P1150462.JPG

So today's question(s) is... What welder has so little pride in his work that he'll leave junk like that in there? Is it just me? Are my expectations too high?

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On ‎7‎/‎27‎/‎2019 at 9:30 PM, 240260280 said:

I've seen numbers on the block and on pistons. I think it was how they selected best fits in plant.

I found the numbers on the block. Here's where the "34" pistons live. I got five of these:
P1150466.JPG

 And I got one of these. This is where the "45" piston lives:
P1150467.JPG

I haven't measured the bores to try to figure out a correlation between the actual numbers and the measurements. It's another of those, "because then I would know" issues.  LOL

The "STD" piston lives in one of the number three marked cylinders. I have no doubt it's aftermarket installed by my PO, but I don't know why. No idea what happened that necessitated replacement of one piston. But I do know that the block wasn't bored.

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Do the valves that correspond with the piston you think was replaced look different from the other valves? Maybe a valvetrain issue caused a collision...which caused the head to get worked on but not really rebuilt?

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3 hours ago, Captain Obvious said:

I found the numbers on the block. Here's where the "34" pistons live. I got five of these:

 And I got one of these. This is where the "45" piston lives:

Good.... I was starting to doubt my memory.

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5 hours ago, jonathanrussell said:

Do the valves that correspond with the piston you think was replaced look different from the other valves?

Nope. They all looked like arse. The only one that stood out from the rest was an exhaust valve from a different cylinder. That one looked like bent arse.

Of course, there's no telling if my PO swapped the pistons around. Based on the fact that the "45" piston is in the bore marked "4", I don't think so, but at this point, who knows!!   LOL

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10 minutes ago, Captain Obvious said:

I have all the valves set a little loose 

I may be way off here but will this create a lower compression reading? 

Edited by rcb280z

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I think you're right. I think it will have some tiny impact on the compression and performance numbers as well. But I'm only off by .003 on the intakes and .001 on the exhausts. I'm pretty sure that I'm leaving a tiny bit of performance on the table, but for the first batch of miles, I'm willing to take that tradeoff for the piece of mind.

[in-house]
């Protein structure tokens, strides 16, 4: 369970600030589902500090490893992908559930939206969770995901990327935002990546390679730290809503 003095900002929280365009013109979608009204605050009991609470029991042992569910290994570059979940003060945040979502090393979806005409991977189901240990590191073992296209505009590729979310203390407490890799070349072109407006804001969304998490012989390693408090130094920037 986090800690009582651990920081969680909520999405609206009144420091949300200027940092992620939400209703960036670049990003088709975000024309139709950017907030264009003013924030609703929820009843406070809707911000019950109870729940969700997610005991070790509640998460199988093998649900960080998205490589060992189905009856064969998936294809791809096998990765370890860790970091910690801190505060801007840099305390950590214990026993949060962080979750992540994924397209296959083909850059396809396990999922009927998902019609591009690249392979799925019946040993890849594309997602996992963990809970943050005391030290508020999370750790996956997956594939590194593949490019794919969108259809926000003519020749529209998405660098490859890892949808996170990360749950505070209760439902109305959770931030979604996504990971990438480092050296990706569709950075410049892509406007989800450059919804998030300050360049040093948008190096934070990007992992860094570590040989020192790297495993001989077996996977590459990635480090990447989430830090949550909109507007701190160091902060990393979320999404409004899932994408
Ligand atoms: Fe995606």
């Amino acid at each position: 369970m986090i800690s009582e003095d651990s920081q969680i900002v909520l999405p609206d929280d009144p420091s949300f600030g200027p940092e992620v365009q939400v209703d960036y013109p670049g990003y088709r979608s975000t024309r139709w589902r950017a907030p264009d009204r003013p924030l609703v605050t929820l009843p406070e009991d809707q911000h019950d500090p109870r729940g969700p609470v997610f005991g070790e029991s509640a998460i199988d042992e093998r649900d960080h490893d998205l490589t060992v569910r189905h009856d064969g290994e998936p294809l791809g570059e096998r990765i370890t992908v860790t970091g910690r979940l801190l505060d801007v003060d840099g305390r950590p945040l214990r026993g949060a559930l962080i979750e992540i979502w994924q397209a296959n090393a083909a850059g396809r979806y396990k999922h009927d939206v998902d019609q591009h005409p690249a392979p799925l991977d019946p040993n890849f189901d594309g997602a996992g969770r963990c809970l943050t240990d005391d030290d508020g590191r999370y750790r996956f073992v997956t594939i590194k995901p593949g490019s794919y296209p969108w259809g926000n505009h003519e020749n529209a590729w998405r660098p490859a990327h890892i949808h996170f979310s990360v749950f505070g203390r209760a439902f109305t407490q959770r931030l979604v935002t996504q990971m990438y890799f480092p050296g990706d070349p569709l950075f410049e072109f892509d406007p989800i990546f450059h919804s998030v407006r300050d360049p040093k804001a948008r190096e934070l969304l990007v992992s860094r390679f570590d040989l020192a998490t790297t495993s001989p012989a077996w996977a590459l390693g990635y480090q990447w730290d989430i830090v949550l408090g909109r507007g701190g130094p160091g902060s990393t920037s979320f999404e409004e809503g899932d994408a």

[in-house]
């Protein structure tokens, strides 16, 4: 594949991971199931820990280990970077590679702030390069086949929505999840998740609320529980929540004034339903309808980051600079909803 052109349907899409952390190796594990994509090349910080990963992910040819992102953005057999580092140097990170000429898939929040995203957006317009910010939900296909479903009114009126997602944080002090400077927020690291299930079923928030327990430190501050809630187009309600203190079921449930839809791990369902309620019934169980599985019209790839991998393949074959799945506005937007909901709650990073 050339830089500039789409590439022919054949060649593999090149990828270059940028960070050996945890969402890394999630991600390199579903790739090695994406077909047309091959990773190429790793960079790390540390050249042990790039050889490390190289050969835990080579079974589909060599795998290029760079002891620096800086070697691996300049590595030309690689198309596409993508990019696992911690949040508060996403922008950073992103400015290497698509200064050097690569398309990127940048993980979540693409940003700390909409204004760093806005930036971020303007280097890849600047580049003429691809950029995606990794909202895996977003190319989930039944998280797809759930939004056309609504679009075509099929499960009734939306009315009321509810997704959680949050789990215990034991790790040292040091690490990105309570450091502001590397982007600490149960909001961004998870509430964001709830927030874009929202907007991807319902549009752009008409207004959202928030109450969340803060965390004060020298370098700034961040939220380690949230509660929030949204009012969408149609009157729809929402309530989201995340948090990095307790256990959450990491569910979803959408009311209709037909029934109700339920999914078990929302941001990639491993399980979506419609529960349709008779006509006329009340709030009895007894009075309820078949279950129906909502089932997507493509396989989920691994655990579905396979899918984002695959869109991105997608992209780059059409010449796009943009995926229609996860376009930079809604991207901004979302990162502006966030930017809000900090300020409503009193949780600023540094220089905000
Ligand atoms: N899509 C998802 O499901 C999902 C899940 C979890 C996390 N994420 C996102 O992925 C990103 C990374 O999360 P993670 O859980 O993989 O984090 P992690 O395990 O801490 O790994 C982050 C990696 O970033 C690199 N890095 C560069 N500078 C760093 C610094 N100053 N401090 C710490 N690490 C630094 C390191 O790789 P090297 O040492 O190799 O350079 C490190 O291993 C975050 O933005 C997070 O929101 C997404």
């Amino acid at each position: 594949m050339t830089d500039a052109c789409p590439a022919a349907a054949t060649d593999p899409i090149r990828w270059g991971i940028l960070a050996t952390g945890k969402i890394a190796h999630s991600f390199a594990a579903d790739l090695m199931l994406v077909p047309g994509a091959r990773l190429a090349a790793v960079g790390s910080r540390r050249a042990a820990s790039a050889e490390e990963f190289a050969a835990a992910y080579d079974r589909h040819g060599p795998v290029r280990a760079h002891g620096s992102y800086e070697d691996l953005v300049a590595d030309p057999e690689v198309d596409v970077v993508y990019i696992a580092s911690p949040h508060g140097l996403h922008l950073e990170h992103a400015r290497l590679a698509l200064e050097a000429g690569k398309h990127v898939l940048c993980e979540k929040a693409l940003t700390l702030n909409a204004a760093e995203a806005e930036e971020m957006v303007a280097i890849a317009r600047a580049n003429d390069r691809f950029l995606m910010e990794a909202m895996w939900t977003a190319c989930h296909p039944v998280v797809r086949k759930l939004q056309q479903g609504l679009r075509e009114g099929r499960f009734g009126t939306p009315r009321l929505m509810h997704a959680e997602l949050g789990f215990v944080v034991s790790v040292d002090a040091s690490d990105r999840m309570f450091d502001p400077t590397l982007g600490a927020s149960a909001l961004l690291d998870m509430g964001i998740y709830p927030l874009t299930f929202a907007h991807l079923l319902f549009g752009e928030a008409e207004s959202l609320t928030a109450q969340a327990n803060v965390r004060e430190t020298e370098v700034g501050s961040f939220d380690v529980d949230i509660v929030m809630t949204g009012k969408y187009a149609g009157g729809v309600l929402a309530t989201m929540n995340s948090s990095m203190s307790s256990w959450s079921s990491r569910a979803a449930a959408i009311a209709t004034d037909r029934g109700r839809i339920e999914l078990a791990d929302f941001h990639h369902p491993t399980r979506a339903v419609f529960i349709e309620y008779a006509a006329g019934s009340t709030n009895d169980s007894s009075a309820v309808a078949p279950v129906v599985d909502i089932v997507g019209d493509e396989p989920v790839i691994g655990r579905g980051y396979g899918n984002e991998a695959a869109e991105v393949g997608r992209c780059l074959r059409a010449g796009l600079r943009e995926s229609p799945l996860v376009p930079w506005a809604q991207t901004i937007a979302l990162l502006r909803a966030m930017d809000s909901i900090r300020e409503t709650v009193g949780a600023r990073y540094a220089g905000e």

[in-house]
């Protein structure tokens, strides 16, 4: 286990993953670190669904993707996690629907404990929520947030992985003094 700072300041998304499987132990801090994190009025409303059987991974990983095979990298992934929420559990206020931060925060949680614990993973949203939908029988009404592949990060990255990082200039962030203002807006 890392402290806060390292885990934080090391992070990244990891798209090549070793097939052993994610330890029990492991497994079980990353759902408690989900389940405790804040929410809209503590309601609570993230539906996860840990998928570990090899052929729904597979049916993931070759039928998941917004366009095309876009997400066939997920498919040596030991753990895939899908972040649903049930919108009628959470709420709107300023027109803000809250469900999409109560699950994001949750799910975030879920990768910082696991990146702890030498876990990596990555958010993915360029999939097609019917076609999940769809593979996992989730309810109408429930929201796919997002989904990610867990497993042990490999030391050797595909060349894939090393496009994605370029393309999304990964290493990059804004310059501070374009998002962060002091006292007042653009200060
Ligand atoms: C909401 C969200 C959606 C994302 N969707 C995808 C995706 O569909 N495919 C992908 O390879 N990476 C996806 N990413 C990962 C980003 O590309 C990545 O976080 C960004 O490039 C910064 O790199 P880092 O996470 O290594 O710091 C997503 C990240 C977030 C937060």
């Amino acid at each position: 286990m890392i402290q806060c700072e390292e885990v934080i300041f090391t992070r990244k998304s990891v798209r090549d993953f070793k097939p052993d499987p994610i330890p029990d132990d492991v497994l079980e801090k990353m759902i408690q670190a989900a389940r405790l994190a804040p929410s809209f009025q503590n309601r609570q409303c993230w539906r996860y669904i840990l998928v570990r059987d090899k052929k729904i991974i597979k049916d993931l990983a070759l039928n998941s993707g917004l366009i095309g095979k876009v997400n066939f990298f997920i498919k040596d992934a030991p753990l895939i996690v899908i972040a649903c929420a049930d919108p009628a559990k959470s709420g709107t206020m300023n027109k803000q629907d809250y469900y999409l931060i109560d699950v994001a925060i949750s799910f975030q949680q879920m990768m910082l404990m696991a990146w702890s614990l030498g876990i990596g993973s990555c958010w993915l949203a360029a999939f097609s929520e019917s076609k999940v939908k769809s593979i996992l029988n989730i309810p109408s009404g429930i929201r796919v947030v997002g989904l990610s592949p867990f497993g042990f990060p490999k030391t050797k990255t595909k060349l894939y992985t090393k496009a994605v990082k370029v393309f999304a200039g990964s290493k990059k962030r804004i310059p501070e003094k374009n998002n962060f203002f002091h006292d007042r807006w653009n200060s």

Of course, I'm not an expert on the topic, but that's what I'm thinking!

Maybe I just need a padded cell:

Iron_Maiden_-_Piece_Of_Mind.jpg

Edited by Captain Obvious
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Thank you. Appreciate the well wishes! It's going to take some time for me to regain confidence in the motor.

Now I have to finish pulling that F54 block.......

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Great job CO, glad she’s back on the road. I know it was a PITA but it’s a labor of love.


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Yeah, definitely a labor of love to put that amount of work into the lowly stock N47. But as you suggested, it was personal. Me against my PO. LOL!

Have to give it some time to wait for potential issues to surface, but I believe I won.   :victorious:

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So one of the closing items to bring up is that I did take some quick and dirty measurements on the valve protrusion while fully open, and according to the numbers, it's definitely an interference design.

The valves stick down about .200 beyond the bottom of the head when they are fully open. I didn't spend a lot of time trying to max out the lift to the thousandth, so it's likely that it's a little more than this. I just eyeballed it as I turned the cam and set the cam where the lift was the greatest. Could be a little more than .200, but it's certainly no less:
P1150476.JPG

And my new (Nissan) head gasket is about .055 thick new (before any compression due to installation torque):
P1150511.JPG

So even if there is no crush on the head gasket thickness, the valves will stick down .145 beyond the bottom of the gasket. And considering the .115 dish depth on the pistons, it's an interference design.

I've got some other closing items to document as I get the time. Things like my flying trapeze head lifting rig that worked out fantastic...